The crippled Fukushima Dai-ichi nuclear power plant is seen through a bus window in Okuma, in Fukushima prefecture in Japan.
TOKYO — Japan's nuclear watchdog formally approved a set of new safety requirements for atomic power plants today, paving the way for the reopening of facilities shut down since the Fukushima disaster in a move critics charged was too hasty.
The new requirements approved by the Nuclear Regulation Authority take effect July 8, when operators will be able to apply for inspections. If plants pass the inspections, a process expected to take several months, they will be able to reopen later this year or early next year.
All but two of Japan's 50 reactors have been offline since a March 2011 earthquake and tsunami triggered multiple meltdowns and massive radiation leaks at the Fukushima Dai-ichi nuclear power plant, about 160 miles northeast of Tokyo. The plant currently relies on a precarious makeshift cooling system and is struggling with large amounts of radioactive water leaking out of its broken reactors and other problems.
Plant operator Tokyo Electric Power Co. revealed today that high levels of radioactive strontium and tritium were found in a sample of groundwater from the ocean side of the No. 2 turbine building. The levels in the sample, taken in May, were up to 30 times higher than the limit for release into the ocean, TEPCO spokesman Toshihiko Fukuda said.
He said there was no sign that the contaminated groundwater had leaked into sea, citing no abnormal increase in ocean radioactivity. However, the delay in the announcement prompted an immediate warning from the nuclear watchdog.
Today's decision setting the launch date for the new safety requirements came nearly two weeks ahead of the legal deadline, prompting critics to suspect industrial and political pressure so that utilities can restart their reactors as quickly as possible.
Many utilities have complained about soaring fuel costs for running conventional thermal power plants needed to make up for power shortfalls caused by idle nuclear plants. Prime Minister Shinzo Abe's pro-industry government has quickly reversed a nuclear phase-out plan since taking office last December, saying nuclear energy is key to Japan's economy.
The critics say the new requirements still have loopholes that make things easier for operators, including a five-year grace period for installing some mandated new equipment. They also say the approvals only concern resuming reactor operations, while nearby communities lag in enacting needed emergency and evacuation procedures.
"Obviously it's a product of rushed work just to make it in time," said Hiromitsu Ino, a nuclear expert and professor emeritus at the University of Tokyo. "If the new requirement is primarily to prevent another Fukushima disaster, they should have waited until they find more about what happened and learn all the lessons."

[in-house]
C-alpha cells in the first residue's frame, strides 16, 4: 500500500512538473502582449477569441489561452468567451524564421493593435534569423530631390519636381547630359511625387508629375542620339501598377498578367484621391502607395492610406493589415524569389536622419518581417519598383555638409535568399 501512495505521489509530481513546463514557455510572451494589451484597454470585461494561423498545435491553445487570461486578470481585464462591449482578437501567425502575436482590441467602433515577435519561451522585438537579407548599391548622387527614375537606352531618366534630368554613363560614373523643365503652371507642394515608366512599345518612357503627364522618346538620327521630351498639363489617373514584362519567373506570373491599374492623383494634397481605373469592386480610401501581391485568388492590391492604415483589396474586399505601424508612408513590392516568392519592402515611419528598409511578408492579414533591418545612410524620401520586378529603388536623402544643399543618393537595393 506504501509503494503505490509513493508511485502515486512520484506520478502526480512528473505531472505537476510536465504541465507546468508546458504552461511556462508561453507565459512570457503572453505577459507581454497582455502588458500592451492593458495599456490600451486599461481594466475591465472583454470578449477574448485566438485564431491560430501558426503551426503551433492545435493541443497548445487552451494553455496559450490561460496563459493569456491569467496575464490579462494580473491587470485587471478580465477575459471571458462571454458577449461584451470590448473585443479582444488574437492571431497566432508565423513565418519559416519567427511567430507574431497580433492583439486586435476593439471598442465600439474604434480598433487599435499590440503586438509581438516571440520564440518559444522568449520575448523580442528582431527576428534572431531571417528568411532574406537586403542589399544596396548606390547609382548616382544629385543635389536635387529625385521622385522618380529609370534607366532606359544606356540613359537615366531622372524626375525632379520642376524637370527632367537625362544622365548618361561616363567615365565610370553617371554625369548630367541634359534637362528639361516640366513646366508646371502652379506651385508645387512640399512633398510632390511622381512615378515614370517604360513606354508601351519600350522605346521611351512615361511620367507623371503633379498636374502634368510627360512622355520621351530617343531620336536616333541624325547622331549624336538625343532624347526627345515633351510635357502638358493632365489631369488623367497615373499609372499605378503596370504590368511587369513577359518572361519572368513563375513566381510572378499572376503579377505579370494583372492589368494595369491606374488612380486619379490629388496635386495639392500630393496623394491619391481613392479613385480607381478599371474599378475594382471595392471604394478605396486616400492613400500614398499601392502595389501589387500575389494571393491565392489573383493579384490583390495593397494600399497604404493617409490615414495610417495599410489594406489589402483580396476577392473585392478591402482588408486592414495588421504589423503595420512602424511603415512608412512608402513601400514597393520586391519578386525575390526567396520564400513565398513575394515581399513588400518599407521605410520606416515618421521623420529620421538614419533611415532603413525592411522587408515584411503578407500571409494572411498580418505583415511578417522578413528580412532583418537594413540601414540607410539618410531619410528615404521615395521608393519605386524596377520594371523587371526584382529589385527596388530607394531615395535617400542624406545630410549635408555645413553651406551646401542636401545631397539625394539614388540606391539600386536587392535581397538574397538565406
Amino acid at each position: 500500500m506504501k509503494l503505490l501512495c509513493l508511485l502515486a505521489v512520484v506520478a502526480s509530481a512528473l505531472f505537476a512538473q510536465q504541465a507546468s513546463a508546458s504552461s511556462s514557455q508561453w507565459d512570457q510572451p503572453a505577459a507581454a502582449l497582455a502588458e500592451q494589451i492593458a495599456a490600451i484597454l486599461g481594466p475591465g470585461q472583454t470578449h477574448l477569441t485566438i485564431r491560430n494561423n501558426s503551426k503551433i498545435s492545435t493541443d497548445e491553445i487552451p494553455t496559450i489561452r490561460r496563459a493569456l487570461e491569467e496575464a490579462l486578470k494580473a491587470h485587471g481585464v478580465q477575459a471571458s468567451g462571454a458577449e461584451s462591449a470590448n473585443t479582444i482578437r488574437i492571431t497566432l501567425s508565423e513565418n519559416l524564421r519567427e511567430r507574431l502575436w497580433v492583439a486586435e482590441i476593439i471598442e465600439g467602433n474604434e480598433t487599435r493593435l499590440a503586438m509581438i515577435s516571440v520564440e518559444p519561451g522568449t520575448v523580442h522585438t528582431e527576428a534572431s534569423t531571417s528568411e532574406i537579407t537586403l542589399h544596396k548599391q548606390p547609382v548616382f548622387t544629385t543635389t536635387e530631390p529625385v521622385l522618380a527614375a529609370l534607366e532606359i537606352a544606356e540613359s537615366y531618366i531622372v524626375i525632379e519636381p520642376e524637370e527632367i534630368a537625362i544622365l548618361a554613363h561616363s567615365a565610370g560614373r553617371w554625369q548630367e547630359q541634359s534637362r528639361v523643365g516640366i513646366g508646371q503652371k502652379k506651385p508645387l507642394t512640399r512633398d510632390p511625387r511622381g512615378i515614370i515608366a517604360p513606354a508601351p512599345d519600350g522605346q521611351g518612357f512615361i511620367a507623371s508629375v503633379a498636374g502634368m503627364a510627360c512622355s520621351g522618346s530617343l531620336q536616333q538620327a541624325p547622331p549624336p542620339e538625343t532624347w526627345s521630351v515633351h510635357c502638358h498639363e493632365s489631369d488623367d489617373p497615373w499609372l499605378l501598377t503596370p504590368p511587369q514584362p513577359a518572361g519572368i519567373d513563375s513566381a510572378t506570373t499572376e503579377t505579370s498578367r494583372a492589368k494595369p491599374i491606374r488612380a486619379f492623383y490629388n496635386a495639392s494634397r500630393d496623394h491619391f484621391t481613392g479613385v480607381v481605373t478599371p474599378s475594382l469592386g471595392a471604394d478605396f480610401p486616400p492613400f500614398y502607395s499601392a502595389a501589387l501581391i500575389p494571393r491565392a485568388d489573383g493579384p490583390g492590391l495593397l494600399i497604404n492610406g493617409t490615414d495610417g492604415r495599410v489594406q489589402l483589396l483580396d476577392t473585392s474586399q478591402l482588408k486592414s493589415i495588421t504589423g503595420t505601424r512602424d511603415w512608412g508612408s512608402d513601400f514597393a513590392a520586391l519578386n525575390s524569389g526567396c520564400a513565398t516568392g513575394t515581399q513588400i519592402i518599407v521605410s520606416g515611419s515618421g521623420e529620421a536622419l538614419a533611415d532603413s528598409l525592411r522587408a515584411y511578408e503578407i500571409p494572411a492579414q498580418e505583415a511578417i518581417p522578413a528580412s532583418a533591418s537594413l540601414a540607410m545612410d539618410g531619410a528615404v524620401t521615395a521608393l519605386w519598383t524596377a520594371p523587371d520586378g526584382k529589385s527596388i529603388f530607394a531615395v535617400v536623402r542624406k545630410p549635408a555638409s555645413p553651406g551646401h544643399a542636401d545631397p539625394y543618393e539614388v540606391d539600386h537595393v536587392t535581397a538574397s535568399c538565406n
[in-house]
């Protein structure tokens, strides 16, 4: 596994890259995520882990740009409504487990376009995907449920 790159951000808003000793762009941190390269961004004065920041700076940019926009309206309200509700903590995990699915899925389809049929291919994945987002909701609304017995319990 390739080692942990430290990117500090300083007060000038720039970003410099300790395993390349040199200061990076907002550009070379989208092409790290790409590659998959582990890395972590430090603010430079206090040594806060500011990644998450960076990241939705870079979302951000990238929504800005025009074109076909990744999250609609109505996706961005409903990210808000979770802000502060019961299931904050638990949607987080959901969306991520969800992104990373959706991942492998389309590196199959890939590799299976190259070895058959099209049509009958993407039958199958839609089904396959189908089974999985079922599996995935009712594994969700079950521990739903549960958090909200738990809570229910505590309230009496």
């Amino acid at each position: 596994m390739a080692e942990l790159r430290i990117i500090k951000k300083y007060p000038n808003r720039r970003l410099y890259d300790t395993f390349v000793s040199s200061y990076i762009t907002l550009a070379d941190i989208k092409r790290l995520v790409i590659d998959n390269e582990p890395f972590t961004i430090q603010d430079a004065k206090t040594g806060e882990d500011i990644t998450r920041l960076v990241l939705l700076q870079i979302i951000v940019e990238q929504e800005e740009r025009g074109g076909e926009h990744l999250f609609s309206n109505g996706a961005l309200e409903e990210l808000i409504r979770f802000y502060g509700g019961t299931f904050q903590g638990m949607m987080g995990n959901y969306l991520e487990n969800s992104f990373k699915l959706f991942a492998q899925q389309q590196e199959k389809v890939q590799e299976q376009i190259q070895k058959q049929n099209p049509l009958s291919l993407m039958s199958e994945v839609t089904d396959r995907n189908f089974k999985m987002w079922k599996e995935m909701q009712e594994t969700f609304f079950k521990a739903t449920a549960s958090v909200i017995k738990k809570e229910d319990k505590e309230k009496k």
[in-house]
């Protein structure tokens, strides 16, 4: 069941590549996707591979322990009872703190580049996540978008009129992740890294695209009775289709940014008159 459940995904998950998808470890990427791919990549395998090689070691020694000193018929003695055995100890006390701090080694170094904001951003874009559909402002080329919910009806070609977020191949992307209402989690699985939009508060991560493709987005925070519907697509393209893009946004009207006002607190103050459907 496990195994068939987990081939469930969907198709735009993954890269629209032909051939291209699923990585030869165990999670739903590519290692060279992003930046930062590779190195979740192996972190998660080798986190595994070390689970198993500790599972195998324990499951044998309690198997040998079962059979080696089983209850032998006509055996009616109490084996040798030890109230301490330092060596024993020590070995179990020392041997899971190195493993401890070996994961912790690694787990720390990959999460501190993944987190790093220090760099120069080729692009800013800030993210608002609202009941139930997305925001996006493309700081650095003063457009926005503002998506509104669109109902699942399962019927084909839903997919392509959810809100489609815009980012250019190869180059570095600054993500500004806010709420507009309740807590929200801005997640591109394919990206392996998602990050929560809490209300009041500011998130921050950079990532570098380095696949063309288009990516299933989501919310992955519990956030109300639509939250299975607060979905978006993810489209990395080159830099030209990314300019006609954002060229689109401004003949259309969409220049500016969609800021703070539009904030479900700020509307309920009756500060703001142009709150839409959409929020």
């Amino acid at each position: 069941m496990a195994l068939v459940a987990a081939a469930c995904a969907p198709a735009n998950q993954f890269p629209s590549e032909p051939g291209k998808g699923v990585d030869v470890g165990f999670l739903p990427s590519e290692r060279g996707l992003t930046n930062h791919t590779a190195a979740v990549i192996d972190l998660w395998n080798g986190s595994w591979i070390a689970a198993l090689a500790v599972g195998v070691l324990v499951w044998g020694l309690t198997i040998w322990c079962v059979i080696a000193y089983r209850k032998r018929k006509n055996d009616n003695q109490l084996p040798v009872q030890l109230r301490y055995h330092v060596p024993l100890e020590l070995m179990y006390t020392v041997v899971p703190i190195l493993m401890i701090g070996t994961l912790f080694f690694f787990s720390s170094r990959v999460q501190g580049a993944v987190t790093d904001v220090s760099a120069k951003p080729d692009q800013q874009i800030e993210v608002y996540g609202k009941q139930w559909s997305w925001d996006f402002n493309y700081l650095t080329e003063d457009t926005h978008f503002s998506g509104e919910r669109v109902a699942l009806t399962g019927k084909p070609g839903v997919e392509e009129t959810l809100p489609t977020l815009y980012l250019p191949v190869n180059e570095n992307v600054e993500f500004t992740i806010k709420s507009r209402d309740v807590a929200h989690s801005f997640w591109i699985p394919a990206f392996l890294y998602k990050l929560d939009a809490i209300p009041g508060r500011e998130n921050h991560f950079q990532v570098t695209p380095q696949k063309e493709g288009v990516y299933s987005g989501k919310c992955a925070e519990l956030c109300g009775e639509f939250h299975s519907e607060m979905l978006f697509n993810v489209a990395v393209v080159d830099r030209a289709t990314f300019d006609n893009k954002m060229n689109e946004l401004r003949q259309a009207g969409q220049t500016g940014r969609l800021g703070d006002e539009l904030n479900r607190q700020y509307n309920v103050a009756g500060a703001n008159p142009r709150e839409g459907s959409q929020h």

Watchdog officials denied any outside influence.
The new requirements specify for the first time that plants must take steps to guard against radiation leaks in the case of severe accidents, install emergency command centers and enact anti-terrorist measures. Operators are also required to upgrade their protection against tsunamis and earthquakes.
Safety was previously left up to the operators, relying on their self-interest in protecting their own investments as an incentive for implementing adequate measures. Tokyo Electric Power Co. came under harsh criticism for underestimating the risk of tsunami and building a seawall that was less than half the height of the wave that hit the plant two years ago.
Makoto Yagi, the president of Kansai Electric Power Co. and chairman of the powerful Federation of Electric Power Companies of Japan lobby, urged the watchdog to promptly finish the inspections to minimize delays.
"We've been already making necessary preparations and plan to file for screening as soon as we're ready," he said in a statement.
Watchdog chairman Shunichi Tanaka said the endorsement of the new safety requirements marks "a milestone" for nuclear regulation in Japan, but is only a start.
"I think we now have a framework that is up to international standards. What's more important is whether we can put the spirit in it during the inspection process," he said. The agency is currently conducting probes at several plants to review past investigations that might have overlooked potential problems.
Tanaka said Japan needs to build a stronger safety culture so that utilities view safety upgrades as a benefit rather than a burden.
"I hope someday operators see that safety improvement is for their own interest and helps their business," he said.